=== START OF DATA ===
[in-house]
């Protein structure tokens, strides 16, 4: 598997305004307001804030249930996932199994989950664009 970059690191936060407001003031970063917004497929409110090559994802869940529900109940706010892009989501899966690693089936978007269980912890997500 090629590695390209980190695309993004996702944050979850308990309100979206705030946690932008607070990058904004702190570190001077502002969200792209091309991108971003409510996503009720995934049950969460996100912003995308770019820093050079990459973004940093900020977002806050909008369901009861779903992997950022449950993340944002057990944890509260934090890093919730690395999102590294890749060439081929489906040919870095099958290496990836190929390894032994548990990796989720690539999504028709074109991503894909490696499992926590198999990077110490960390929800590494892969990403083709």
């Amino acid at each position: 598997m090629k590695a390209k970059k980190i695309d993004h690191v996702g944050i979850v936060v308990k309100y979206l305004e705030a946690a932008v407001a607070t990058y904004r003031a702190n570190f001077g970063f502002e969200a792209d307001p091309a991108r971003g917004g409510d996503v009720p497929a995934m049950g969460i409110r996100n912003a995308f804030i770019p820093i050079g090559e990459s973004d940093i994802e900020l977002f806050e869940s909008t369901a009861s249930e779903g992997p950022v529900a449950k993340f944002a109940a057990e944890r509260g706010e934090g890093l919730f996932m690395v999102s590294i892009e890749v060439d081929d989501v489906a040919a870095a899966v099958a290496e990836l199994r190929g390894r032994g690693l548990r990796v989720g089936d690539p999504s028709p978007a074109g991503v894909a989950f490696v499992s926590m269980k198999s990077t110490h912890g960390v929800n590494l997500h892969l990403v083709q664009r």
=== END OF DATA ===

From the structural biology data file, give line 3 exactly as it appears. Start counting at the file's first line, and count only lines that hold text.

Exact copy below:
């Amino acid at each position: 598997m090629k590695a390209k970059k980190i695309d993004h690191v996702g944050i979850v936060v308990k309100y979206l305004e705030a946690a932008v407001a607070t990058y904004r003031a702190n570190f001077g970063f502002e969200a792209d307001p091309a991108r971003g917004g409510d996503v009720p497929a995934m049950g969460i409110r996100n912003a995308f804030i770019p820093i050079g090559e990459s973004d940093i994802e900020l977002f806050e869940s909008t369901a009861s249930e779903g992997p950022v529900a449950k993340f944002a109940a057990e944890r509260g706010e934090g890093l919730f996932m690395v999102s590294i892009e890749v060439d081929d989501v489906a040919a870095a899966v099958a290496e990836l199994r190929g390894r032994g690693l548990r990796v989720g089936d690539p999504s028709p978007a074109g991503v894909a989950f490696v499992s926590m269980k198999s990077t110490h912890g960390v929800n590494l997500h892969l990403v083709q664009r």